Sebum is an oily substance that contains compounds called “lipids,” some of which (squalene and wax esters) are not found anywhere else in the body. It’s your body's natural moisturizer and protectant for your skin and hair, and it’s produced by specialized cells called Sebocytes that breakdown in the sebaceous glands underneath the top layer of your skin.
Your body produces sebum to deliver natural sunscreen, antioxidants, anti-inflammatory and antimicrobial substances to your skin and hair, helping to protect them from UV rays and other environmental hazards. And the production levels of sebum vary with your hormone levels, especially when it comes to androgens like testosterone and with your age. The older you get, the less your body produces naturally.
Because your body produces more when you’re younger, it can get onto your face and is the reason you are more prone to acne breakouts during puberty. The spike in testosterone levels causes your body produce more which leads to sebum plugs. The sebum plugs can clog your pores and turn into pimples. And this is where your hair comes in.
It’s easy to confuse sebum plugs versus keratin plugs though. You can tell the difference because sebum plugs form a head that you can pop, but keratin plugs have a more scaly feeling on the skin. Even though the oily skin or hair from excess sebum production can be annoying, you don’t want to totally get rid of the oil altogether. Instead you can work to reduce the levels your body produces naturally.
The first step is to talk to a licensed dermatologist as they handle this on a regular basis. Dermatologists may be able to provide you with retinoids or hormone therapy. Next is to reduce or avoid high glycaemic foods as they may lead to sebum overproduction. Also make sure you get enough vitamin A, which can help reduce the amount your body produces. Now lets jump into sebum and your hair.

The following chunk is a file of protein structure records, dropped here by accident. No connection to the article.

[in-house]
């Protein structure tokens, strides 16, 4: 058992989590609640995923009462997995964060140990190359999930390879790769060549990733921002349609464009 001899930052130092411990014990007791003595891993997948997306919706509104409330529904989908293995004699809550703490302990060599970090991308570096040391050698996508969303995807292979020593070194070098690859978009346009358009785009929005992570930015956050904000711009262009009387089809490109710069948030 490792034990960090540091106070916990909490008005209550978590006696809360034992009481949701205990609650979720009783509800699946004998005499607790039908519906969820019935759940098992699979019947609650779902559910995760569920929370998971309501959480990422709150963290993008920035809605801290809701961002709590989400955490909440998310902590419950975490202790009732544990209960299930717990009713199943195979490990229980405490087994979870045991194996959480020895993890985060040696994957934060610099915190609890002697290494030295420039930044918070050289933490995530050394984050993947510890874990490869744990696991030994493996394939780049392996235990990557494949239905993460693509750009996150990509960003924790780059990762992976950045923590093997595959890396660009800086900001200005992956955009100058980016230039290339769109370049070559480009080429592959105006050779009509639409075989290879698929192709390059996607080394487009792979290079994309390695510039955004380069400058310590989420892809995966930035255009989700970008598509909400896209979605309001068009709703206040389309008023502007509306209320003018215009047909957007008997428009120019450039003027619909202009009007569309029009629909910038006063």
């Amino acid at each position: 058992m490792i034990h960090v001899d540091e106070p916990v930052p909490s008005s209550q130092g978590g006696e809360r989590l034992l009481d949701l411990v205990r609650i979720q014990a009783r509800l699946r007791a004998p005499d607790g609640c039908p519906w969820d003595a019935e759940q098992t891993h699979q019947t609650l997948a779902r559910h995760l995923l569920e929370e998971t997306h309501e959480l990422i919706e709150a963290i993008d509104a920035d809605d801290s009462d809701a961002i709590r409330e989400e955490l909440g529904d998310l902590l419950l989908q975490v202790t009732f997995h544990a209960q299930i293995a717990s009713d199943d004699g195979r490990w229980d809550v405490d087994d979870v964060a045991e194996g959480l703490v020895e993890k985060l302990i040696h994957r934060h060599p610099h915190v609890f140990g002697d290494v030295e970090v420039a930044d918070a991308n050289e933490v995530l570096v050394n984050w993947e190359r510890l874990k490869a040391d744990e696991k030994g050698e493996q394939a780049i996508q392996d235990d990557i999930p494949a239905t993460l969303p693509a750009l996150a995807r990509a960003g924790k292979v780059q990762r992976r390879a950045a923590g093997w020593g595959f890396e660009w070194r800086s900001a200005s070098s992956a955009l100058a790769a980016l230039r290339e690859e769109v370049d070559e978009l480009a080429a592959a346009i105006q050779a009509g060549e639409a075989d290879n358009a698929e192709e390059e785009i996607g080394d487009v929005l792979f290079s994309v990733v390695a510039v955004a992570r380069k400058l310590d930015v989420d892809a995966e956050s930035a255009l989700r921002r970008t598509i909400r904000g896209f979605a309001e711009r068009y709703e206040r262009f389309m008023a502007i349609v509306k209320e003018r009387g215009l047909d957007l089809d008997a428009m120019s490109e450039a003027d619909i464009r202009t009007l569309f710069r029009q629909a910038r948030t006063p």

Sebum is an important factor in helping to protect your locks. The sebaceous glands in your scalp release the oil, and this oil is what coats your hair strands when you brush or comb them. Sebum’s anti-inflammatory and anti-microbial properties can also help keep your scalp healthy. This is why it is important to know how often you should wash your hair because shampooing too frequently won’t leave enough sebum for healthy hair, but not doing so often enough can cause problems like scalp buildup.
Scalp buildup happens when hardened sebum on the scalp mixes with sweat, hair products, and even dead skin cells. This can cause flakes, itchiness, and sometimes infections. You can keep your scalp healthy and free of build up by washing with the right frequency and using the shampoo mostly on your scalp to remove buildup, and only use it on your hair strands as much as needed to remove excess hair products. This will help keep the naturally protectant sebum doing its job on the older parts of your hair that are farther from the sebaceous glands in your scalp.
A good diet and good hygiene are usually enough to maintain the right amount of sebum production for your skin and hair, but if you feel like you have too much causing oily skin or too little resulting in dry skin and hair, consult a medical professional. If you found this guide to sebum and your hair helpful, subscribe to our blog below.